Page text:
Print

Brigalow

Brigalow with belah and a diverse shrub layer at Barakula in southern Queensland.

Habitat type: Brigalow

Other key words: Brigalow woodlands, Acacia aneura, open woodlands

Description: Brigalow is both the name of a plant (Acacia harpophylla, a type of wattle ), and the name of a vegetation type. Generally, the most prominent woody plants in mature brigalow vegetation are  brigalow (Acacia harpophylla), which grow to a height of about 9 to 25 m tall. Other trees may include belah (Casuarina cristata), red bauhinia (Lysiphyllum carronii) and the Queensland bottle tree (Brachychiton rupestris). Tree canopy cover can vary from 20 – 80%. The ground layer (including grasses) is generally sparse.

Eucalypts (including poplar box (Eucalyptus populnea), Dawson gum (E. cambageana), and many other species) may also occur with brigalow and may form an open ‘emergent’ layer above the brigalow and/or belah canopy. Other wattles may also be present in the tree layer, including gidgee (Acacia cambagei), blackwood (A. argyrodendron), myall (A.pendula) and yarran (the common name for A. melvillei and A. omalophylla). The shrub layer often includes wilga (Geijera parviflora), false sandalwood (Eremophila mitchellii) and yellowwood (Terminalia oblongata), but can also include many other species.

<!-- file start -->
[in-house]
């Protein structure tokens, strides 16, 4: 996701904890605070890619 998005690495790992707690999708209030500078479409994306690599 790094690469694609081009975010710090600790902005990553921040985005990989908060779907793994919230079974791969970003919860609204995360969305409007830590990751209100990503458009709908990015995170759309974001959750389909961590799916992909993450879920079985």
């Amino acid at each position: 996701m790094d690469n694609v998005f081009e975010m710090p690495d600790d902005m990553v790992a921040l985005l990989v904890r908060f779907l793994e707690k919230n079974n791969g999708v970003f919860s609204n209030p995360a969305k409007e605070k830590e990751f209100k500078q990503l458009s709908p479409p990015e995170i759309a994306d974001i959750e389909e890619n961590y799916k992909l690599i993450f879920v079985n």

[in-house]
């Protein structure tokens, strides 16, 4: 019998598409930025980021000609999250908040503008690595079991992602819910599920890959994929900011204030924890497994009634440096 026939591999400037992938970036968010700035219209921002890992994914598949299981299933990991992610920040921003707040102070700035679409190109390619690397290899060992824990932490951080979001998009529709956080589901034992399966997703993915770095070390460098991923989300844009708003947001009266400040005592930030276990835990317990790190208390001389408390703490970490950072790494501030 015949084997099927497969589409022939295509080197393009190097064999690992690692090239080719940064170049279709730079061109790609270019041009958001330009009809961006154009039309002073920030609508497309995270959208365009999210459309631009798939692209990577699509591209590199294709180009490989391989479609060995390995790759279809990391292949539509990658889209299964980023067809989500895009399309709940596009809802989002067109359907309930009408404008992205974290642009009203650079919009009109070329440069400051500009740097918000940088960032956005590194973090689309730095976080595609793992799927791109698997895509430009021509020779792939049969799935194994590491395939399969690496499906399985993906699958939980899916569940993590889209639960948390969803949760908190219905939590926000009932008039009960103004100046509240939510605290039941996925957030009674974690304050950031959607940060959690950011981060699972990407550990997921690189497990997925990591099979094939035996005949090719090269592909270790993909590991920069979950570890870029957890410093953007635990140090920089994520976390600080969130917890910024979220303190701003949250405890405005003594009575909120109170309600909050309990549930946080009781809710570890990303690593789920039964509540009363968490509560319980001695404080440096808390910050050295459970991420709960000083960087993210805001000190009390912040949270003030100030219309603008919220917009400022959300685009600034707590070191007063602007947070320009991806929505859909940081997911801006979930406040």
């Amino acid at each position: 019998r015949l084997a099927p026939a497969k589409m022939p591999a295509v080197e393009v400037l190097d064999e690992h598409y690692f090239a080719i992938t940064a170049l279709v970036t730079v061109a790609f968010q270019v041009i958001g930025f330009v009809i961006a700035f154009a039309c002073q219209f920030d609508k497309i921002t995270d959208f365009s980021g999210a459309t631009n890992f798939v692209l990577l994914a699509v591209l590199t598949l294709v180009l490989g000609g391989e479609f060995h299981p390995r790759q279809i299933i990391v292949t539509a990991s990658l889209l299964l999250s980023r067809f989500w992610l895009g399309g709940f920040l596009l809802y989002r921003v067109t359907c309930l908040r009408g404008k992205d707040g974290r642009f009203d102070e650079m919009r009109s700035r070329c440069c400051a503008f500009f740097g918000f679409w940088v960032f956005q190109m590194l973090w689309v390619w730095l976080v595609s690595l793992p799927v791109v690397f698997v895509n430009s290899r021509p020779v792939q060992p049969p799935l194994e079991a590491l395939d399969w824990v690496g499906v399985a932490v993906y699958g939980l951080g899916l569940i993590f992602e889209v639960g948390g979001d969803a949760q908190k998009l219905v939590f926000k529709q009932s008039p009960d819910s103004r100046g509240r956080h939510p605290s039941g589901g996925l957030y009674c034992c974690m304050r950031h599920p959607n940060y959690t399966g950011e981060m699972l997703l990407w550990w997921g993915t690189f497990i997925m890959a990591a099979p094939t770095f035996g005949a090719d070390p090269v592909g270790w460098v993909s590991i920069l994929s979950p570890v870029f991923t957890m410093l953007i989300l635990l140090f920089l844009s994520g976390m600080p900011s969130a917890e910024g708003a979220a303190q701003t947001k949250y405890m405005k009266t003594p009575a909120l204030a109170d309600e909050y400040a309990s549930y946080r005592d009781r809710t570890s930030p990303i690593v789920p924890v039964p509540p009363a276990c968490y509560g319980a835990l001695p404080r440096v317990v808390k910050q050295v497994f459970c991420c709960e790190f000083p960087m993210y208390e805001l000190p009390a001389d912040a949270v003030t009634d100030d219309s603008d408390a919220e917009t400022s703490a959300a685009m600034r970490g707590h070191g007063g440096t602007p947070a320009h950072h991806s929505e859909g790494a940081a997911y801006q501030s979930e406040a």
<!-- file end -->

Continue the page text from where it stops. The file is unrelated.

Some animals that use this habitat type: Woma python, glossy black-cockatoo, little pied bat, collared delma, ornamental snake, yakka skink, Dunmall’s snake, painted honeyeater, black-breasted button-quail, bridled nail-tail wallaby, brigalow scaly-foot, golden-tailed gecko.